Analyzing how the Court's statement was reflected in the press, we can observe a division into two groups: one, repeating the Court's language, did not accuse Israel of genocide and published, in parallel, the contradictory of several trends. Another segment of the media took the liberty of interpreting the Court's statement, coloring it according to their own taste.

I exemplify this second aspect through the expressions used by political scientist Paulo Sérgio Pinheiro. In lives self-defined as left-wing, the interviewee translated the Court's expression “to prevent a genocide” since Israel had a “genocidal intention”. And he added, “in fact, Israel doesn’t respect anything.” To increase his version, he cited unfortunate phrases from a member of the Israeli Cabinet (not the entire Cabinet), calling the attackers who, on October 7th, raped and committed atrocities against women and girls animals.

It is unnecessary to qualify that these expressions came from a former diplomat. The consequence of this evaluative narrative is felt even now: hatred against Israelis and Jews has increased, and the willingness to attack the Jewish diaspora and Jewish properties and institutions has increased.

Opportunely, some important politicians came forward with phrases reminiscent of the Inquisition and Nazism: they proposed boycotting the commercial and industrial segment owned by “Jews”, in the words of José Genuíno, applauded and supported by deputies such as Paulo Teixeira and Luiz Marinho and by the Minister of Human Rights, Silvio Almeida. The list goes on, including PT president Gleisi Hoffmann, who doubts the national identity of Jews, teachers were forced to interrupt their classes, misinformed students held racist demonstrations, and so on. Demonstrations take place all over the world, including in Israel, against the deaths on both sides. In Israel there are demonstrations against the government and for the release of hostages held by Hamas. There is little news about reactions among the Palestinians in Gaza. Hatred and accusations on both sides grow.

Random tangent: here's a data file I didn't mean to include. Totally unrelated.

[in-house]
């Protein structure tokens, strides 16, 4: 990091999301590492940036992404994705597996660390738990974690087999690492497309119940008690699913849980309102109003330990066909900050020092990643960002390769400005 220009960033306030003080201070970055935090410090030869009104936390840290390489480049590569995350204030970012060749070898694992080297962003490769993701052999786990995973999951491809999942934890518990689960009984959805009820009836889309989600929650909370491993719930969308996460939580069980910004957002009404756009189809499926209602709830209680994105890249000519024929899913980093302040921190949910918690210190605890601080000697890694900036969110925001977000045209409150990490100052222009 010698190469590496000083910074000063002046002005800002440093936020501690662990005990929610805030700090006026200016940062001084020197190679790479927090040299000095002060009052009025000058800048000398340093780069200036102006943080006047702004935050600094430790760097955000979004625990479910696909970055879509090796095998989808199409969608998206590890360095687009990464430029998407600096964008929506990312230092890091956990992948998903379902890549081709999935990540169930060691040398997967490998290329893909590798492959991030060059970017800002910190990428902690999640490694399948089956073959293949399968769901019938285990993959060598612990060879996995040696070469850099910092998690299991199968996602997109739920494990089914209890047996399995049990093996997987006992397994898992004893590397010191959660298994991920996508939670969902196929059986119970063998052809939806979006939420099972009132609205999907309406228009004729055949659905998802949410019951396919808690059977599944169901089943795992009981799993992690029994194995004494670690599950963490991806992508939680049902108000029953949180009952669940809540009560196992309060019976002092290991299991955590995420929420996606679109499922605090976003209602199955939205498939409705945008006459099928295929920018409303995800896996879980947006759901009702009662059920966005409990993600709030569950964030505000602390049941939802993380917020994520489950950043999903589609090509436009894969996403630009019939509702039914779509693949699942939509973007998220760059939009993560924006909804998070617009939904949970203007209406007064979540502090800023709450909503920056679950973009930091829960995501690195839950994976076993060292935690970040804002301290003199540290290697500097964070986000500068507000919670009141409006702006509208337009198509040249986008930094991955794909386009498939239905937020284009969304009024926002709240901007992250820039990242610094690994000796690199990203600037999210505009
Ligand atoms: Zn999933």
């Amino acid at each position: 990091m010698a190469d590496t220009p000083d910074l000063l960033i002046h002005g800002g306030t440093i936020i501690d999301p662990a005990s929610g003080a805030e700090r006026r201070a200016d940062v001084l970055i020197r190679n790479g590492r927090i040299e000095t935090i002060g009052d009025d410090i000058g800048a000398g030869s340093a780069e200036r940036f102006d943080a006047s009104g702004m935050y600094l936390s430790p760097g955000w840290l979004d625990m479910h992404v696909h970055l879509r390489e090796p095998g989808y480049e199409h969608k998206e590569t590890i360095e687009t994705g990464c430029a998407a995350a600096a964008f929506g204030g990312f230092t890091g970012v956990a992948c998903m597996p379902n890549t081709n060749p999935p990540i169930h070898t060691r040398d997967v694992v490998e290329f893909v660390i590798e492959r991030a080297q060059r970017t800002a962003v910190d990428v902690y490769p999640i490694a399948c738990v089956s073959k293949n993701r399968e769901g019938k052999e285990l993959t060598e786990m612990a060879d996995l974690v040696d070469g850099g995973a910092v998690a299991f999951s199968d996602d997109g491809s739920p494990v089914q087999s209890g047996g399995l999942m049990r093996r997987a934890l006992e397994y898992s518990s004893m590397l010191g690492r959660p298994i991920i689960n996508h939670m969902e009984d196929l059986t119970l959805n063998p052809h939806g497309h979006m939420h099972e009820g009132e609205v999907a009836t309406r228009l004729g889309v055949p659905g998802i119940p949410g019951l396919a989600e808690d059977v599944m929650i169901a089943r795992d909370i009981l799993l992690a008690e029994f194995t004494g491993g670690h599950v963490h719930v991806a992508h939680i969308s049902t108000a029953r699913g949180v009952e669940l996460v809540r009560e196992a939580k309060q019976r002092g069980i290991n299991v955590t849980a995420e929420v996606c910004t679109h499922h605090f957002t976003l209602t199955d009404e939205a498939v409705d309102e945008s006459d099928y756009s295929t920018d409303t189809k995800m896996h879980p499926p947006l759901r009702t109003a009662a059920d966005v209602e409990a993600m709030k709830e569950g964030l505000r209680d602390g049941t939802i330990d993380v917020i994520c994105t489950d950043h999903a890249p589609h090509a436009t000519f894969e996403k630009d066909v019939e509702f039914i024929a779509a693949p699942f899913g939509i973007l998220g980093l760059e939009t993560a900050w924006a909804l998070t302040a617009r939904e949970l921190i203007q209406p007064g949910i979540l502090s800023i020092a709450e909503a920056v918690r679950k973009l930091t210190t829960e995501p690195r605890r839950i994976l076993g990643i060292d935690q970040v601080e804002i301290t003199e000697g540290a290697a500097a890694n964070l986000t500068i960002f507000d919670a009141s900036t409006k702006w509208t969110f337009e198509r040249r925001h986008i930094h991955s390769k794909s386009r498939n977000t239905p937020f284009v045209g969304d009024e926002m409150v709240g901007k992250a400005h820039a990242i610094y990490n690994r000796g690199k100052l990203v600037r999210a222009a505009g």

But a light began to appear among young people. Reflecting on these two bubbles of hate, they began to talk and realize that dialogue between these groups would be possible, at least between segments of them. Everyone wants peace, they want to end the war. The group Stand Together was formed, as described by Renato Beginsky, in an interview on the Instituto Brasil-Israel YouTube channel on 15/2/2024. This segment already has five thousand members, including Jews from the diaspora and Israel and Palestinians from Gaza and the diaspora. These groups propose, literally, “let’s stay together, let’s disappear”. They began to work to free the hostages. They are now moving towards building a bilateral agreement between Israelis and Palestinians. Young idealism? Not necessarily. What can bring them closer is to outline a government focused on peace, equality and social well-being. We can join them.[1]

*Eva Alterman Blay She is a retired professor at the Department of Sociology at USP and a former senator. Author, among other books, of Brazil as a destination: roots of contemporary Jewish immigration to São Paulo (Unesp)

Originally published on Journal of USP.

Note

[1] I thank Paula Stroh and Albertina Costa for reading this text.